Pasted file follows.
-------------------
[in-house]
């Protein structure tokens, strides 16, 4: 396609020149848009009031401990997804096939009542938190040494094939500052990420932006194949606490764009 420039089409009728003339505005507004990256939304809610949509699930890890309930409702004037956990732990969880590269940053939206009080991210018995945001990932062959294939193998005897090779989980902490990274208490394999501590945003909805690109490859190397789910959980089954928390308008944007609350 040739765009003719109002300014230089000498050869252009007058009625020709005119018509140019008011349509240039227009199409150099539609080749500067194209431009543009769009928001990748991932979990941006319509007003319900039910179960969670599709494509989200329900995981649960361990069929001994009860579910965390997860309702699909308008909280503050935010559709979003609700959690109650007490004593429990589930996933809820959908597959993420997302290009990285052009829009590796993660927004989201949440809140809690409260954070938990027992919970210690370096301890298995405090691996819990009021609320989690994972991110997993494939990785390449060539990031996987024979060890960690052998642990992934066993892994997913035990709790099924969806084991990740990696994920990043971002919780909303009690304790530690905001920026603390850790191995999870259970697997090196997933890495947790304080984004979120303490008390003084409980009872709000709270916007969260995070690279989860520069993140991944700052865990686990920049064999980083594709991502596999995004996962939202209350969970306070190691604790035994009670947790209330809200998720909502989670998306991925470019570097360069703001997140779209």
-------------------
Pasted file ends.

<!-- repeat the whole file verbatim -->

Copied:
[in-house]
């Protein structure tokens, strides 16, 4: 396609020149848009009031401990997804096939009542938190040494094939500052990420932006194949606490764009 420039089409009728003339505005507004990256939304809610949509699930890890309930409702004037956990732990969880590269940053939206009080991210018995945001990932062959294939193998005897090779989980902490990274208490394999501590945003909805690109490859190397789910959980089954928390308008944007609350 040739765009003719109002300014230089000498050869252009007058009625020709005119018509140019008011349509240039227009199409150099539609080749500067194209431009543009769009928001990748991932979990941006319509007003319900039910179960969670599709494509989200329900995981649960361990069929001994009860579910965390997860309702699909308008909280503050935010559709979003609700959690109650007490004593429990589930996933809820959908597959993420997302290009990285052009829009590796993660927004989201949440809140809690409260954070938990027992919970210690370096301890298995405090691996819990009021609320989690994972991110997993494939990785390449060539990031996987024979060890960690052998642990992934066993892994997913035990709790099924969806084991990740990696994920990043971002919780909303009690304790530690905001920026603390850790191995999870259970697997090196997933890495947790304080984004979120303490008390003084409980009872709000709270916007969260995070690279989860520069993140991944700052865990686990920049064999980083594709991502596999995004996962939202209350969970306070190691604790035994009670947790209330809200998720909502989670998306991925470019570097360069703001997140779209």